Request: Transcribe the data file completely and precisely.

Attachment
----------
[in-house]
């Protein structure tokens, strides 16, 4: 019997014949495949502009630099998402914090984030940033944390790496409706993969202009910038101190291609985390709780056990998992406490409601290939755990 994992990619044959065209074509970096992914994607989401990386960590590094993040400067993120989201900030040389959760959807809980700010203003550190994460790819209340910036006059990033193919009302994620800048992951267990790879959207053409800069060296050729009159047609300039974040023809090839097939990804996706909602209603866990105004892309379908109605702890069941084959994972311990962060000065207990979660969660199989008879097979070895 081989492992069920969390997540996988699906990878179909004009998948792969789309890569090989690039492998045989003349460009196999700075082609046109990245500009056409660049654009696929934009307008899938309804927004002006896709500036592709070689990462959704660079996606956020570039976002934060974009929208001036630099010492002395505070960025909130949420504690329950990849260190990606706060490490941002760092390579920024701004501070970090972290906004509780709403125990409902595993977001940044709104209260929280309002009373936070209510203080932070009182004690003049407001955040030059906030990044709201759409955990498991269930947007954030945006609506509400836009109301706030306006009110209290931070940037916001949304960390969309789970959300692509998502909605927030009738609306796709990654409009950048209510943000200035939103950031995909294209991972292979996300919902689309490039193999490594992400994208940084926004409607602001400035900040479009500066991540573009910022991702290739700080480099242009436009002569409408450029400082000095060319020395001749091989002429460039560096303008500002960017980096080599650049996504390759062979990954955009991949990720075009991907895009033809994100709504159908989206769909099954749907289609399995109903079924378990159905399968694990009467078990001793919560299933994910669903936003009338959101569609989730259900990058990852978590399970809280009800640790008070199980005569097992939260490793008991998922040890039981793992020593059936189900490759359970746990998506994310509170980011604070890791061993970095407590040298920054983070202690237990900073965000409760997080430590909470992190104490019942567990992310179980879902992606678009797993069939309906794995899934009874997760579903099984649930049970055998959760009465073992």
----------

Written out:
[in-house]
């Protein structure tokens, strides 16, 4: 019997014949495949502009630099998402914090984030940033944390790496409706993969202009910038101190291609985390709780056990998992406490409601290939755990 994992990619044959065209074509970096992914994607989401990386960590590094993040400067993120989201900030040389959760959807809980700010203003550190994460790819209340910036006059990033193919009302994620800048992951267990790879959207053409800069060296050729009159047609300039974040023809090839097939990804996706909602209603866990105004892309379908109605702890069941084959994972311990962060000065207990979660969660199989008879097979070895 081989492992069920969390997540996988699906990878179909004009998948792969789309890569090989690039492998045989003349460009196999700075082609046109990245500009056409660049654009696929934009307008899938309804927004002006896709500036592709070689990462959704660079996606956020570039976002934060974009929208001036630099010492002395505070960025909130949420504690329950990849260190990606706060490490941002760092390579920024701004501070970090972290906004509780709403125990409902595993977001940044709104209260929280309002009373936070209510203080932070009182004690003049407001955040030059906030990044709201759409955990498991269930947007954030945006609506509400836009109301706030306006009110209290931070940037916001949304960390969309789970959300692509998502909605927030009738609306796709990654409009950048209510943000200035939103950031995909294209991972292979996300919902689309490039193999490594992400994208940084926004409607602001400035900040479009500066991540573009910022991702290739700080480099242009436009002569409408450029400082000095060319020395001749091989002429460039560096303008500002960017980096080599650049996504390759062979990954955009991949990720075009991907895009033809994100709504159908989206769909099954749907289609399995109903079924378990159905399968694990009467078990001793919560299933994910669903936003009338959101569609989730259900990058990852978590399970809280009800640790008070199980005569097992939260490793008991998922040890039981793992020593059936189900490759359970746990998506994310509170980011604070890791061993970095407590040298920054983070202690237990900073965000409760997080430590909470992190104490019942567990992310179980879902992606678009797993069939309906794995899934009874997760579903099984649930049970055998959760009465073992």